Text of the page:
Small heat shock proteins are ATP-independent molecular chaperones. Their function is to bind partially unfolded proteins under stress conditions. In vivo, members of this chaperone family are known to preferentially assemble together forming large, polydisperse heterooligomers. The exact molecular mechanisms that drive specific heteroassociation are currently unknown. Here we study the oligomers formed between human HSPB1 and HSPB6. Using small-angle X-ray scattering we could characterize two distinct heterooligomeric species present in solution. By employing native mass spectrometry we show that such assemblies are formed purely from heterodimeric building blocks, in line with earlier cross-linking studies. Crucially, a detailed analysis of truncation variants reveals that the preferential association between these two sHSPs is solely mediated by their disordered N-terminal domains. Copyright © 2016 Elsevier Inc. All rights reserved.

  18. Effect of atom- and group-based truncations on biomolecules simulated with reaction-field electrostatics

    PubMed Central

    Ni, Boris

    2011-01-01

    The performance of the reaction-field method of electrostatics is tested in molecular dynamics simulations of protein human interleukin-4 and a short DNA fragment in explicit solvent. Two truncation schemes are considered: one based on the position of atomic charges in water molecules and the other on the position of groups of charges. The group-based truncation leads to the melting of the DNA double helix. In contrast, the atom-based truncation maintains the helical structure intact. Similarly for the protein, the group-based truncation leads to an unfolding at pH 2 while the atom-based truncation produces stable trajectories at low and normal pH, in agreement with experiment. Artificial repulsion between charged residues associated with the group-based truncation is identified as the microscopic reason behind unfolding of the protein. Implications of different truncation schemes in reaction-field simulations of biomolecules are discussed. PMID:21311933

  19. Calmodulin activation of an endoplasmic reticulum-located calcium pump involves an interaction with the N-terminal autoinhibitory domain

    NASA Technical Reports Server (NTRS)

    Hwang, I.; Harper, J. F.; Liang, F.; Sze, H.

    2000-01-01

    To investigate how calmodulin regulates a unique subfamily of Ca(2+) pumps found in plants, we examined the kinetic properties of isoform ACA2 identified in Arabidopsis. A recombinant ACA2 was expressed in a yeast K616 mutant deficient in two endogenous Ca(2+) pumps. Orthovanadate-sensitive (45)Ca(2+) transport into vesicles isolated from transformants demonstrated that ACA2 is a Ca(2+) pump. Ca(2+) pumping by the full-length protein (ACA2-1) was 4- to 10-fold lower than that of the N-terminal truncated ACA2-2 (Delta2-80), indicating that the N-terminal domain normally acts to inhibit the pump. An inhibitory sequence (IC(50) = 4 microM) was localized to a region within valine-20 to leucine-44, because a peptide corresponding to this sequence lowered the V(max) and increased the K(m) for Ca(2+) of the constitutively active ACA2-2 to values comparable to the full-length pump. The peptide also blocked the activity (IC(50) = 7 microM) of a Ca(2+) pump (AtECA1) belonging to a second family of Ca(2+) pumps. This inhibitory sequence appears to overlap with a calmodulin-binding site in ACA2, previously mapped between aspartate-19 and arginine-36 (J.F. Harper, B. Hong, I. Hwang, H.Q. Guo, R. Stoddard, J.F. Huang, M.G. Palmgren, H. Sze inverted question mark1998 J Biol Chem 273: 1099-1106). These results support a model in which the pump is kept "unactivated" by an intramolecular interaction between an autoinhibitory sequence located between residues 20 and 44 and a site in the Ca(2+) pump core that is highly conserved between different Ca(2+) pump families. Results further support a model in which activation occurs as a result of Ca(2+)-induced binding of calmodulin to a site overlapping or immediately adjacent to the autoinhibitory sequence.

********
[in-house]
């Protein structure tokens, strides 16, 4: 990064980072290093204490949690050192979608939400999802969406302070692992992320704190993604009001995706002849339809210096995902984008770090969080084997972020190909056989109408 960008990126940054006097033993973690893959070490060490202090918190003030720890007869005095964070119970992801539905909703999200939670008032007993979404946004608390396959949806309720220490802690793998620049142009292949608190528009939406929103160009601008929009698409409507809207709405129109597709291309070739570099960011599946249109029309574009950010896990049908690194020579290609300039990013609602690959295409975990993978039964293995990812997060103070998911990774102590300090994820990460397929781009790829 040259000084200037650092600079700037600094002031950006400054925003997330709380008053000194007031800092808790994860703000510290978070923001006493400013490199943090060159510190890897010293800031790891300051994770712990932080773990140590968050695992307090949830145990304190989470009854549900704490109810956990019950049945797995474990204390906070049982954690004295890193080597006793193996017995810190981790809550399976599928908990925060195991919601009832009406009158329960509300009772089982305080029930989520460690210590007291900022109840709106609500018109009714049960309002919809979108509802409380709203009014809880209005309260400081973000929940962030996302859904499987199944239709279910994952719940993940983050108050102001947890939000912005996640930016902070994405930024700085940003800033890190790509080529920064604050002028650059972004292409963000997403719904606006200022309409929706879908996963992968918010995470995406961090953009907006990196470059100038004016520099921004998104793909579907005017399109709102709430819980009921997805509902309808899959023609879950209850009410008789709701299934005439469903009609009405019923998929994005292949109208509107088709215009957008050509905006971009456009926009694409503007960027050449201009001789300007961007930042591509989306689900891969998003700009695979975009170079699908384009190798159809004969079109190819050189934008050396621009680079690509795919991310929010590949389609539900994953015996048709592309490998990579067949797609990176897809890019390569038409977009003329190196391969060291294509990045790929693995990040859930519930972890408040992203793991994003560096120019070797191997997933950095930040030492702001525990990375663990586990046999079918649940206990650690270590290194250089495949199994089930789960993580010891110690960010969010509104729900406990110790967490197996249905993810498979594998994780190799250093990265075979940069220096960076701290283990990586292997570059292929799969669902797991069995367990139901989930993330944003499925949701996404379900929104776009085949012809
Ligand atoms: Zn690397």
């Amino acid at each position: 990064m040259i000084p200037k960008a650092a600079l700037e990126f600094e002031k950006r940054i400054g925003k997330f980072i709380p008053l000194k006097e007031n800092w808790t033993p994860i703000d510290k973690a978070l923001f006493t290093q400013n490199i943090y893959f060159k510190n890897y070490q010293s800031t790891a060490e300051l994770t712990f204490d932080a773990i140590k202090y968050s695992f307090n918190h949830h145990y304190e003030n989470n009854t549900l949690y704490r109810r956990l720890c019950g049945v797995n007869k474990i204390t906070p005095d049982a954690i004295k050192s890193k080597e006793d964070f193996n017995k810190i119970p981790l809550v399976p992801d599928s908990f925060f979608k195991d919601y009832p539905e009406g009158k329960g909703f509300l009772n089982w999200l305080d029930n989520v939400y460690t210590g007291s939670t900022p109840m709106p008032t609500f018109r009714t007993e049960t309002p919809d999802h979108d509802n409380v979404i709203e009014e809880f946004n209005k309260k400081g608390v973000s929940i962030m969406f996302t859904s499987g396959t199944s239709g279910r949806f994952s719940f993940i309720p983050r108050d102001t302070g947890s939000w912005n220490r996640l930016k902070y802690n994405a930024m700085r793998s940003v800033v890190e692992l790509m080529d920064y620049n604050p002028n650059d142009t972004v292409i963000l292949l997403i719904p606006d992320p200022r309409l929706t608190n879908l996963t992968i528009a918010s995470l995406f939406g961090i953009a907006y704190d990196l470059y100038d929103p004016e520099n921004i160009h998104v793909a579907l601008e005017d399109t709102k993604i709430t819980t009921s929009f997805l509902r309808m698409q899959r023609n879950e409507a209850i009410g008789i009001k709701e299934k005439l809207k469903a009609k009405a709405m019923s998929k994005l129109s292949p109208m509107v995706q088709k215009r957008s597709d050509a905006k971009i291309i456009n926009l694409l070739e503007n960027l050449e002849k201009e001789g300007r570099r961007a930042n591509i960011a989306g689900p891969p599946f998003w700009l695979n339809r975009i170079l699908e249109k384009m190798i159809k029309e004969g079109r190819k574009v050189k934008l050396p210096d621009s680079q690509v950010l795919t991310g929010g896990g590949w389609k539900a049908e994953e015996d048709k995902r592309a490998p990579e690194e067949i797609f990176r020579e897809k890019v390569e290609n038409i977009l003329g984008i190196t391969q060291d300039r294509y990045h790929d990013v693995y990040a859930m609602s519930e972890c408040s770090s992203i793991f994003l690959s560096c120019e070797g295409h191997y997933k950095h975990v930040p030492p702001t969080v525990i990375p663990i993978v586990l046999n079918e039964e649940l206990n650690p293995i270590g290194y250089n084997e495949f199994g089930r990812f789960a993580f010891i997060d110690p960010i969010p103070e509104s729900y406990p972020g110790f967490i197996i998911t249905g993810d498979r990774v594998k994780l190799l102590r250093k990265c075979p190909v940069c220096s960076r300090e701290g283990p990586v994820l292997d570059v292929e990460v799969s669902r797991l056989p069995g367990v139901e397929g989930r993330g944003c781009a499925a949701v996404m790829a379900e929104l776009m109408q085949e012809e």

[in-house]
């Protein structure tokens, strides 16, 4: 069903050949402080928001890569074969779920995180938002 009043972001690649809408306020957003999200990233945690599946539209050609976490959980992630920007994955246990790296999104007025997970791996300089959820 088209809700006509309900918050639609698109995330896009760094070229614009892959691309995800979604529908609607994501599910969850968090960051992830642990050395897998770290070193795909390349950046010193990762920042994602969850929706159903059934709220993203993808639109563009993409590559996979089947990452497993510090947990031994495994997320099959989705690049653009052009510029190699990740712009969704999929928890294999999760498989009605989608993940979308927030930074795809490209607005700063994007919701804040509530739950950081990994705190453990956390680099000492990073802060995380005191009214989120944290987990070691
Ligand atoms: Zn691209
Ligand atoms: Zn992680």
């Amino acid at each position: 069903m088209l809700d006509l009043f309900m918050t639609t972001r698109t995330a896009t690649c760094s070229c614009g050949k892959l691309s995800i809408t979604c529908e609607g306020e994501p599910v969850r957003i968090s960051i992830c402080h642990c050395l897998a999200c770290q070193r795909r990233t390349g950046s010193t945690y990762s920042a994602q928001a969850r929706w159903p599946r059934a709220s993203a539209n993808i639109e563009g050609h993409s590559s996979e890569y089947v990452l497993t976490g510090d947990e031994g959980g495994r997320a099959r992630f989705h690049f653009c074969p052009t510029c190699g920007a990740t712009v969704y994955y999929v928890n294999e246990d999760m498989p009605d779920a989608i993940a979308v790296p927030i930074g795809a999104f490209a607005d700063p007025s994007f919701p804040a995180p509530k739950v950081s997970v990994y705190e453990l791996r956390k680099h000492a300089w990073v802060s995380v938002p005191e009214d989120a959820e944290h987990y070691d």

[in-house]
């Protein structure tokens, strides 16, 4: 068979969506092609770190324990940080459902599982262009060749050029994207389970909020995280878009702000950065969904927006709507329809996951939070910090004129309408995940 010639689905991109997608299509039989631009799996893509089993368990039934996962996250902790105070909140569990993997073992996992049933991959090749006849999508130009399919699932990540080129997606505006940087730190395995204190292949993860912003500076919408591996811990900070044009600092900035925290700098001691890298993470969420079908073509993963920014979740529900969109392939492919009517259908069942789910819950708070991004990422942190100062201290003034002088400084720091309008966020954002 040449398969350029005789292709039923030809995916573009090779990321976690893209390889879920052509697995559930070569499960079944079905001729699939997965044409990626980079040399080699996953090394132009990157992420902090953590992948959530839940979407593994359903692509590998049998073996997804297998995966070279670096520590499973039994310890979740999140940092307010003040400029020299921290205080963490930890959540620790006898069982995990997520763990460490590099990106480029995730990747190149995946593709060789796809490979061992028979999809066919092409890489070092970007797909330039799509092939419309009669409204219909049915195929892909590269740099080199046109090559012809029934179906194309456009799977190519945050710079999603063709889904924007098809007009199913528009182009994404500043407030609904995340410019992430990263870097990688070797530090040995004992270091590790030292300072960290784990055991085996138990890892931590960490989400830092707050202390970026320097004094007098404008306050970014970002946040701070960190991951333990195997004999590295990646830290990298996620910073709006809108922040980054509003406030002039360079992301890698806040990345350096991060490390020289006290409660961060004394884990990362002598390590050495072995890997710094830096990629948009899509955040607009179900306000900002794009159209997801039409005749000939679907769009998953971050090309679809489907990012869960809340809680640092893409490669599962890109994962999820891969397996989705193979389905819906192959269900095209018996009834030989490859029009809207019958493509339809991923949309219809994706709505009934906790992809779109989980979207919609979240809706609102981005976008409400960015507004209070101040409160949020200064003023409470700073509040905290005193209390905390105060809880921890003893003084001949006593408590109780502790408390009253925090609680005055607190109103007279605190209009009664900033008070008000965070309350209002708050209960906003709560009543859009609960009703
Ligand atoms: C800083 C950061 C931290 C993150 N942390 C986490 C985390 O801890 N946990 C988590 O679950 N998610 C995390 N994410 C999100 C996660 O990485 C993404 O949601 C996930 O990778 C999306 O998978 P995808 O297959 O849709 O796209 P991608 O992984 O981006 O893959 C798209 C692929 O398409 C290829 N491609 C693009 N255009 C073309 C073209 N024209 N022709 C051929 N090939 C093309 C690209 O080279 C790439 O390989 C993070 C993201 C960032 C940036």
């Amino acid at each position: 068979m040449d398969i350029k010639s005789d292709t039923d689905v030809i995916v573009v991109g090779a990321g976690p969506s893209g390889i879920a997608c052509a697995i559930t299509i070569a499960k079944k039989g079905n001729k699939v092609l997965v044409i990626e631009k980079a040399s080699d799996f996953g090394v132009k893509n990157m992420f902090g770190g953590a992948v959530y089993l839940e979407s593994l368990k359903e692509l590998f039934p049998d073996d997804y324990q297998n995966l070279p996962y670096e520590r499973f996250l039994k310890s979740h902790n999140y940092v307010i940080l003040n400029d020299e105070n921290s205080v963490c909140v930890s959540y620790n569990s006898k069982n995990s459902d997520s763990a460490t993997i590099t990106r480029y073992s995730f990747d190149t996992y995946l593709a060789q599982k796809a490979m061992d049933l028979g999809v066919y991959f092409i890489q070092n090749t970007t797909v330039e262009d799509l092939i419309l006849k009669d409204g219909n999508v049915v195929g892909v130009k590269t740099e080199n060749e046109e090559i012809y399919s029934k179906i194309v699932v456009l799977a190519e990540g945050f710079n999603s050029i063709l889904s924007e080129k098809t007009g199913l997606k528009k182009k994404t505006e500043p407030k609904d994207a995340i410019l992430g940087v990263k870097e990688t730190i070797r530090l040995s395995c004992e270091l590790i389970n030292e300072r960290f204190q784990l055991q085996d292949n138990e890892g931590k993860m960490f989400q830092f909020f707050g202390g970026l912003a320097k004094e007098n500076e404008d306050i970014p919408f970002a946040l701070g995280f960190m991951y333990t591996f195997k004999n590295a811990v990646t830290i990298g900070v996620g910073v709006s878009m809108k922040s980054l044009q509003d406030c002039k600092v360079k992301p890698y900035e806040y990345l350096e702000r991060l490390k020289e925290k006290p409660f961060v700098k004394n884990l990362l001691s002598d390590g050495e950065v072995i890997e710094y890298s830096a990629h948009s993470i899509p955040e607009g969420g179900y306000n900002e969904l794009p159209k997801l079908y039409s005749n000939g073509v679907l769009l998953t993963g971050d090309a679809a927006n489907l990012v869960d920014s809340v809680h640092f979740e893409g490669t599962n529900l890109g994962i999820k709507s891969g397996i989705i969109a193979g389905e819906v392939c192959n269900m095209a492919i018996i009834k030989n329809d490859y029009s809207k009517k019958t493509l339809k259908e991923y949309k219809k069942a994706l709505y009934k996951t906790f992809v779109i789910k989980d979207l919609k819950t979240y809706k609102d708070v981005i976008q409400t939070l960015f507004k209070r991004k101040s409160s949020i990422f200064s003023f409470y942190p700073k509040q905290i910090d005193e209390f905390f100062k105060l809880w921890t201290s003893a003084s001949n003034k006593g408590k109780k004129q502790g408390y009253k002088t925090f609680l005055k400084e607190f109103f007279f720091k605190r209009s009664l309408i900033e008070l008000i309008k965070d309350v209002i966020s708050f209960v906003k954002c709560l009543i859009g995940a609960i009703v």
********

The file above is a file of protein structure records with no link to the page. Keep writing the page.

20. Calmodulin activation of an endoplasmic reticulum-located calcium pump involves an interaction with the N-terminal autoinhibitory domain

    NASA Technical Reports Server (NTRS)

    Hwang, I.; Harper, J. F.; Liang, F.; Sze, H.

    2000-01-01

    To investigate how calmodulin regulates a unique subfamily of Ca(2+) pumps found in plants, we examined the kinetic properties of isoform ACA2 identified in Arabidopsis. A recombinant ACA2 was expressed in a yeast K616 mutant deficient in two endogenous Ca(2+) pumps. Orthovanadate-sensitive (45)Ca(2+) transport into vesicles isolated from transformants demonstrated that ACA2 is a Ca(2+) pump. Ca(2+) pumping by the full-length protein (ACA2-1) was 4- to 10-fold lower than that of the N-terminal truncated ACA2-2 (Delta2-80), indicating that the N-terminal domain normally acts to inhibit the pump. An inhibitory sequence (IC(50) = 4 microM) was localized to a region within valine-20 to leucine-44, because a peptide corresponding to this sequence lowered the V(max) and increased the K(m) for Ca(2+) of the constitutively active ACA2-2 to values comparable to the full-length pump. The peptide also blocked the activity (IC(50) = 7 microM) of a Ca(2+) pump (AtECA1) belonging to a second family of Ca(2+) pumps. This inhibitory sequence appears to overlap with a calmodulin-binding site in ACA2, previously mapped between aspartate-19 and arginine-36 (J.F. Harper, B. Hong, I. Hwang, H.Q. Guo, R. Stoddard, J.F. Huang, M.G. Palmgren, H. Sze inverted question mark1998 J Biol Chem 273: 1099-1106). These results support a model in which the pump is kept "unactivated" by an intramolecular interaction between an autoinhibitory sequence located between residues 20 and 44 and a site in the Ca(2+) pump core that is highly conserved between different Ca(2+) pump families. Results further support a model in which activation occurs as a result of Ca(2+)-induced binding of calmodulin to a site overlapping or immediately adjacent to the autoinhibitory sequence.